The success of Manteca’s envisioned 115-acre family entertainment zone (FEZ) that will be book marked by the Great Wolf Lodge and Big League Dreams is likely to depend on how well it caters to the desires of the local and primary market of 2.5 million consumers.
Of those consumers, 900,000 are within a 30-minute drive of the FEZ site along the 120 Bypass that is accessed via Airport Way. The other 1.6 million are within 30 to 60 minutes and reaches as far north as Elk Grove, as far east as Pleasanton, and as far south as Merced.
It is one of the conclusions of a $50,000 study financed by the Manteca Development Group that was conducted by Entertainment+Culture Advisors (ECA) based in Los Angeles and Hong Kong.
The April 2017 report makes note of the secondary market that has an additional 9.5 million consumers within one to two hours and encompasses San Francisco, San Jose, Oakland, Santa Cruz, Sacramento, Roseville, Yuba City, Napa, Vacaville Fresno and points in between those cities and Manteca.
The FEZ is being discussed tonight when the City Council meets at 7 p.m. at the Civic Center, 1001 W. Center St.
Developing the FEZ with endeavors such as Dave & Buster’s (a non-gated dining and entertainment concept with mid-way redemption games and high tech video and stimulation attractions) that caters to teens, young adults, and families; SPIN (a Ping-Pong themed restaurant/entertainment center that also has art shows , ballet battles and such) catering to young adults; Lucky Strike (upscale bowling alleys) aimed at young adults and families; and similar ventures are what ECA indicated — based on the primary region’s demographics — would be needed to lure enough consumers to the FEZ to make it work.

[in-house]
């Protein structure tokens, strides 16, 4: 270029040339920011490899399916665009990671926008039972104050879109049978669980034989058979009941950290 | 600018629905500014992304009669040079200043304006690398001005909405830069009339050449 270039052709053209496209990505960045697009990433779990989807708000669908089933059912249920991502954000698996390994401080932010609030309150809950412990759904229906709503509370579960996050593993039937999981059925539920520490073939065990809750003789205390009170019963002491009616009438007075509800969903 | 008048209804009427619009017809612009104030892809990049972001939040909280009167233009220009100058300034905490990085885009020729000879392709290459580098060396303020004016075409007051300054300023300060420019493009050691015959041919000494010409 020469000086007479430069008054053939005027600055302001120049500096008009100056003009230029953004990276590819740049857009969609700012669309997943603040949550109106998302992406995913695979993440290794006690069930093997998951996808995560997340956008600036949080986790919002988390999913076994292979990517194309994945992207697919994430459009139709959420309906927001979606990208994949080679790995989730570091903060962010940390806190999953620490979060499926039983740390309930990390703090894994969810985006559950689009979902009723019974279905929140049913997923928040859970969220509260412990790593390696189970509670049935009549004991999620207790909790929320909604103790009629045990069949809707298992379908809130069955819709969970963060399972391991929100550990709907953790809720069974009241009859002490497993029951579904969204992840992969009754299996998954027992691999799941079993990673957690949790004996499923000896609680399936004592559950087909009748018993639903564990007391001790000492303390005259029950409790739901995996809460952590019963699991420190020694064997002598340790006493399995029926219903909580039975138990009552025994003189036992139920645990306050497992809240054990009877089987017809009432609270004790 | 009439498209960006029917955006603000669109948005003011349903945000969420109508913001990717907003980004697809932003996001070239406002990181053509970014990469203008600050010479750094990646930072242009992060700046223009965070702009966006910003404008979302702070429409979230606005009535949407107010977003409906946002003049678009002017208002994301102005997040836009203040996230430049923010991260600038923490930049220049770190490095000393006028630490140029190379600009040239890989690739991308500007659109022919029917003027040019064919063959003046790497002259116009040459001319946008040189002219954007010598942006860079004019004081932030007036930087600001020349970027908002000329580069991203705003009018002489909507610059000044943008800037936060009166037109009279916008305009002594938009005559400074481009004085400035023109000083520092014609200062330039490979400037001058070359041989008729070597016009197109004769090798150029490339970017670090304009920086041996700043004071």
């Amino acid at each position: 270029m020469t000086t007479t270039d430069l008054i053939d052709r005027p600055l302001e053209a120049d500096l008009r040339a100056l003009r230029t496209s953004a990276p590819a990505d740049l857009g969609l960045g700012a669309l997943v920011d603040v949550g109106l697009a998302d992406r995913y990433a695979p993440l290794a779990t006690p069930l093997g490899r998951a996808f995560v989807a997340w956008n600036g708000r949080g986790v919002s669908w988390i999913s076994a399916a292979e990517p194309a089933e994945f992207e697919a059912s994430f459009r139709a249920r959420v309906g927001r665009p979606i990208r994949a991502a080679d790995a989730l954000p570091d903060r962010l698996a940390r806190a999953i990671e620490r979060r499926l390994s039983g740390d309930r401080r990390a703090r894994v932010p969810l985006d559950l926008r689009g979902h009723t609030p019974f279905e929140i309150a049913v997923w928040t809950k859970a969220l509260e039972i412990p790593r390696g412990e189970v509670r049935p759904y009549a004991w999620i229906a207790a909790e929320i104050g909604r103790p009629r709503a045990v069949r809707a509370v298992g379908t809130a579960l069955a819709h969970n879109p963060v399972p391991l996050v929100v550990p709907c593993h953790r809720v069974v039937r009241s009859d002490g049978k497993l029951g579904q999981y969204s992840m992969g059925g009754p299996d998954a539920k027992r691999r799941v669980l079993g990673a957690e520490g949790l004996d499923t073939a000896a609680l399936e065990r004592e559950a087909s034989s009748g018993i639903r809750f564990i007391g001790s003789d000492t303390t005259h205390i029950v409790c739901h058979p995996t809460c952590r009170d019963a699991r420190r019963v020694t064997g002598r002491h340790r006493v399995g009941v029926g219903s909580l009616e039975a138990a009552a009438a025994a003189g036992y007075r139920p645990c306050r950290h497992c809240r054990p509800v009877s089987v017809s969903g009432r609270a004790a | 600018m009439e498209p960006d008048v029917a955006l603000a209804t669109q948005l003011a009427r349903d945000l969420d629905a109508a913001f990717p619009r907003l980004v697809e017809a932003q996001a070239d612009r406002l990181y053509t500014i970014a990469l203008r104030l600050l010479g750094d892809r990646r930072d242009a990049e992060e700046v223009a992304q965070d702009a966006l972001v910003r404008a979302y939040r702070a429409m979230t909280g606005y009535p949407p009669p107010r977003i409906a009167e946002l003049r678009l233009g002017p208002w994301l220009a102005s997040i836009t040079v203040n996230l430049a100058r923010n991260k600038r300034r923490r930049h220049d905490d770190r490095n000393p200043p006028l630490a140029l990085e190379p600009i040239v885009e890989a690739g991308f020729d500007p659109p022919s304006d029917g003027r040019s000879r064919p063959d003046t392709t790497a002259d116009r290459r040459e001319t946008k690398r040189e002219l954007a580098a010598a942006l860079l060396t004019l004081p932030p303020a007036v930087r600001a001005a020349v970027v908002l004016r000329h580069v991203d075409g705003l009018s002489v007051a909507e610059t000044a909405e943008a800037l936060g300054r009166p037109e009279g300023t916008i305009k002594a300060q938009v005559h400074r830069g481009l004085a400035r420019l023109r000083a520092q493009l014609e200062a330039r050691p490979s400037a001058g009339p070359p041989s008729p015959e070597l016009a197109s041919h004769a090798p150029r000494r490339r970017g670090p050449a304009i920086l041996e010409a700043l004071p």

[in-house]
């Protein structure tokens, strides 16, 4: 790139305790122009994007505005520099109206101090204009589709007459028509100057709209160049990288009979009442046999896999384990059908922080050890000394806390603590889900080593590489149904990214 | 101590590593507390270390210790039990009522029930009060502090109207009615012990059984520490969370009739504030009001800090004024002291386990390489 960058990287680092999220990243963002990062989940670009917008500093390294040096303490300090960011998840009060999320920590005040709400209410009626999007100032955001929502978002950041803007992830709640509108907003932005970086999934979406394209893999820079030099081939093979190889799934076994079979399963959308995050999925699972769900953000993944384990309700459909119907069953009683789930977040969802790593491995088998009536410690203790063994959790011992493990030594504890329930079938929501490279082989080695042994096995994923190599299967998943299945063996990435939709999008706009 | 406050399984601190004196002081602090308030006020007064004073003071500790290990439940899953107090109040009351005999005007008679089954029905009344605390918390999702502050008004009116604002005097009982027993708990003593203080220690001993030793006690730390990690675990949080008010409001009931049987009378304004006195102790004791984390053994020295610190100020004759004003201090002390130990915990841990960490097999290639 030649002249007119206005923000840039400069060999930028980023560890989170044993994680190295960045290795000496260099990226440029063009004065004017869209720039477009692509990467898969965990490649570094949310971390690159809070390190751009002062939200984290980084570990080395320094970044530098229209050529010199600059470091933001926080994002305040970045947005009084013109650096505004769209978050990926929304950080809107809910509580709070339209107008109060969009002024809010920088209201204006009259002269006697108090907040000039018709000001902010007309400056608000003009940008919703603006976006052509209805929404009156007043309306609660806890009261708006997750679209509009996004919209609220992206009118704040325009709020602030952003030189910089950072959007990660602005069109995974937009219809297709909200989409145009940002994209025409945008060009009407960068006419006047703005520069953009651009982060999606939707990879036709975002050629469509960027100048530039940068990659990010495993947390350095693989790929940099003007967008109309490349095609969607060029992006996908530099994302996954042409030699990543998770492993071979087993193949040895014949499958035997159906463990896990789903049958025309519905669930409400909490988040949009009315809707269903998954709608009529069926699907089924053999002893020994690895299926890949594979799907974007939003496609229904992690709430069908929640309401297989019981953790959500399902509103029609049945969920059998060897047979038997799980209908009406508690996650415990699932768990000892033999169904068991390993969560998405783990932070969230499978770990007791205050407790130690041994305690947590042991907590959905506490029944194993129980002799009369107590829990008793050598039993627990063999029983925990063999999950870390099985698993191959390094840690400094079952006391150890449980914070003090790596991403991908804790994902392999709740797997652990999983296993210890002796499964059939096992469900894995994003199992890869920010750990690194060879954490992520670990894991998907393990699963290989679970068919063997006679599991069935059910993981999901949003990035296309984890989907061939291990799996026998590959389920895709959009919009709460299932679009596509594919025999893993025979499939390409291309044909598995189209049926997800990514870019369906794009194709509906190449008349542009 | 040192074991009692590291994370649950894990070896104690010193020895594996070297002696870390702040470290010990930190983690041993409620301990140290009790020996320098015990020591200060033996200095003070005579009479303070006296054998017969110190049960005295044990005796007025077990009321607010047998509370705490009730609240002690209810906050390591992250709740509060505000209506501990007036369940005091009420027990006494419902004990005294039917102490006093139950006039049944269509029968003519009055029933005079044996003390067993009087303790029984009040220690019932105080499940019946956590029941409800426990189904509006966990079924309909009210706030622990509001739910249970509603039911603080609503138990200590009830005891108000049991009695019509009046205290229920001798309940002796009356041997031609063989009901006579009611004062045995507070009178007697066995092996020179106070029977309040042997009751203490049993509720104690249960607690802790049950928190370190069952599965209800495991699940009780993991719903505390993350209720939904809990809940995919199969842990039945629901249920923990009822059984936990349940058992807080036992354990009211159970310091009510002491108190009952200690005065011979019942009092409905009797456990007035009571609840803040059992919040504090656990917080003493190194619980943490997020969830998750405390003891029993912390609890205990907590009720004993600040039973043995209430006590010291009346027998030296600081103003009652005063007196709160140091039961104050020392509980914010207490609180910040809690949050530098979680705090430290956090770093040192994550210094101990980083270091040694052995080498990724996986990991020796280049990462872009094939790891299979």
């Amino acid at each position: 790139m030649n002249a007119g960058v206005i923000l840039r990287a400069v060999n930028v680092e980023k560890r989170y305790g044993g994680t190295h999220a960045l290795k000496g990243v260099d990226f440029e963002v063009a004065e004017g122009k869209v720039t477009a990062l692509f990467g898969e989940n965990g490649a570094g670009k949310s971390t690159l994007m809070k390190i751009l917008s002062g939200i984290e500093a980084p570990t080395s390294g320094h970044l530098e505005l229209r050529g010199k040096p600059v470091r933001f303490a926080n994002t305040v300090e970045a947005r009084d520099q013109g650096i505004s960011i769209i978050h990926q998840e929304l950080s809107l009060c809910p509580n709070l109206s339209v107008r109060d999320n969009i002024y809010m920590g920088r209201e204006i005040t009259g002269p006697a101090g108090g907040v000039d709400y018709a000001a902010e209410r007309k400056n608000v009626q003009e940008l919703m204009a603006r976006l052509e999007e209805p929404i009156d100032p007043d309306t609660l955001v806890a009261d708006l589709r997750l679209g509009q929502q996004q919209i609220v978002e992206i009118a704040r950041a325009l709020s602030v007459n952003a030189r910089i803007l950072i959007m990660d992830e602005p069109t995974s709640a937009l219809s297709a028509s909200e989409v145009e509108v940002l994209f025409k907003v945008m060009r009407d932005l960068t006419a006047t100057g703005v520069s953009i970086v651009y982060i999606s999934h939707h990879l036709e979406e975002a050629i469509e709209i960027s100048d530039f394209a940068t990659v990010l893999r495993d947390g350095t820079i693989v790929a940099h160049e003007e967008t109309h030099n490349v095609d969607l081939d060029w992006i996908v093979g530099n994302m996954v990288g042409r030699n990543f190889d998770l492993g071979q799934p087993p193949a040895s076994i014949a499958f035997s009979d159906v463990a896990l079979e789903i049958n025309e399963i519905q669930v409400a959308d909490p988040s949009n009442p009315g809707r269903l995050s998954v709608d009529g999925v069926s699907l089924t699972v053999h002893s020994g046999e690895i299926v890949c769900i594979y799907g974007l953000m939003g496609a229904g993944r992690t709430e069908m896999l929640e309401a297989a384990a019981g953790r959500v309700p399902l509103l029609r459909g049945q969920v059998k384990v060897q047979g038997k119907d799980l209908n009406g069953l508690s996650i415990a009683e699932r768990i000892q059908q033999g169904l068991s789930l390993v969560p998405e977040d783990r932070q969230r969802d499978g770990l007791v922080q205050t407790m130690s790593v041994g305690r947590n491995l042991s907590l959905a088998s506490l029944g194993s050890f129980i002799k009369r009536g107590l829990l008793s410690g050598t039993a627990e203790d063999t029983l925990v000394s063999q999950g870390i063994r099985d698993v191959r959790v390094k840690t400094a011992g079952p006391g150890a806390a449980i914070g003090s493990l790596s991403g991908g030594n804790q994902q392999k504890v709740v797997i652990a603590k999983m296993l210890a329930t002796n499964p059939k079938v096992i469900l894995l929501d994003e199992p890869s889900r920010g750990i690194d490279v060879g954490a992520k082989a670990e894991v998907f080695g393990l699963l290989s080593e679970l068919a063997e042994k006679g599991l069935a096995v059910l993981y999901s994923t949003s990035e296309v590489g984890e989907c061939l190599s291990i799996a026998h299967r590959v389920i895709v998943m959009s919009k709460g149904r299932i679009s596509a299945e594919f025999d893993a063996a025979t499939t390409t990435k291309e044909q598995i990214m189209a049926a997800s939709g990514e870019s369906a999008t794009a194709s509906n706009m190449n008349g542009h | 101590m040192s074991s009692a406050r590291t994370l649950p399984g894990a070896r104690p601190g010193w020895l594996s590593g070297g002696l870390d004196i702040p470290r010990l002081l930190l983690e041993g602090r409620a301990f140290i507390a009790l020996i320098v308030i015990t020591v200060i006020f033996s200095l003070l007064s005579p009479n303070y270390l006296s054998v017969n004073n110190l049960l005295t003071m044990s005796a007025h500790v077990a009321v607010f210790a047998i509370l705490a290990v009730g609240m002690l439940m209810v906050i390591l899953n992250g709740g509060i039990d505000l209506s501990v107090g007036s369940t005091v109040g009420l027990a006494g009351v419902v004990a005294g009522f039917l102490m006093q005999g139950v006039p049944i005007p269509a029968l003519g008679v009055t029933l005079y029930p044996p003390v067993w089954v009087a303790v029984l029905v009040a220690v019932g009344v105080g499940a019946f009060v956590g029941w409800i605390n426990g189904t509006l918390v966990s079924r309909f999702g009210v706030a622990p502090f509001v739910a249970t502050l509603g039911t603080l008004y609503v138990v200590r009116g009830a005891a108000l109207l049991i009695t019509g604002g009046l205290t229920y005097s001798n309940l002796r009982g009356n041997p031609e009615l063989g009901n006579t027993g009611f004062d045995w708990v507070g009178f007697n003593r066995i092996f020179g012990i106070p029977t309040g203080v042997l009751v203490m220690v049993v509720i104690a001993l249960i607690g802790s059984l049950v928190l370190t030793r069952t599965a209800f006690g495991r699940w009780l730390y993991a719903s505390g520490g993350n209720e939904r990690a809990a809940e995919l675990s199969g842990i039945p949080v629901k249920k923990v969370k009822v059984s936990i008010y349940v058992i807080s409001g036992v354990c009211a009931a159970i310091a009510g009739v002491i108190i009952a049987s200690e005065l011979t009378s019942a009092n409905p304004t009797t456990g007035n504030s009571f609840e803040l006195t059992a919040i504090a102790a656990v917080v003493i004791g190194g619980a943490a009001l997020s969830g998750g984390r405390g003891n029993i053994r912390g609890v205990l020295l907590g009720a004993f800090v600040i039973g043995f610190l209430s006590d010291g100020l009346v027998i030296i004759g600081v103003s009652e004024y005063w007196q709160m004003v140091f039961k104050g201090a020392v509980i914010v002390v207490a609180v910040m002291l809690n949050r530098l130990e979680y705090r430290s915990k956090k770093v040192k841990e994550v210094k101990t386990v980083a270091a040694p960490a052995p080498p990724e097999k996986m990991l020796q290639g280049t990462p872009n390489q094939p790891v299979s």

Catering to the primary market is considered critical as it is a more solid base for supporting such endeavors during the week plus is much more likely to produce repeat customers.
The secondary market would be infrequent in comparison and would rely significantly on Big League Dreams and Great Wolf patronize as well as snagging tourists heading to and from Yosemite.
Complementing such a family entertainment strategy are family and children’s attractions, family entertainment centers and family amusement parks.
Other opportunities the ECA explored are adventure attractions action sports parks, and participatory sports facilities.
The ECA study notes when the primary and secondary markets are combined with the overnight tourist market based on hotel occupancies from Turlock to Lodi and west to Tracy, there are 15.2 million possible consumers the FEZ could target. The overnight tourist market includes 1.8 million leisure tourists and 1.5 million business tourists.
Attractions in the regional market identified in the ECA study that would be completive to FEZ concept include Boomers! in Modesto and Livermore, Laser Quest and Funworks in Modesto, Umigo Indoor Kart Racing in Livermore, Go Bananas in Lathrop, Pixie Woods Amusement Park and The Haggin Museum in Stockton, and Micke Grove Zoo in Lodi as well as Bass Pro Shops and Big League Dreams.
The biggest draw in terms of annual attendance is BLD at 390,000. Micke Grove Zoo is next at 100,000.
At BLD, 80 percent of the 390,000 attendees are adults and 20 percent are youth from 5 to 14 based on admissions paid. During the week 100 percent of the visitors at BLD are within an hour drive. During weekends, 50 percent drive one to four hours to reach the BLD complex.
The average household income based in 2016 data of those within 30 minutes of the FEZ site is $71,268 while it is $97,009 for consumers 30 to 60 minutes away. That compares to $99,536 in Oakland and $128,985 in San Jose.
The average age within 30 minutes is 33 years while it is 35.8 minutes within 30 to 60 minutes. That compares to 38 years in both Oakland and San Jose.
Of the households with 30 minutes, 45 percent of the households have children while 43 percent have children within 30 to 60 minutes. That compares to 31 percent in Oakland and 36 percent in San Jose.
Households within 60 minutes of the FEZ site plus those in Oakland and San Jose spend 4 percent of their household budget on entertainment and recreation.
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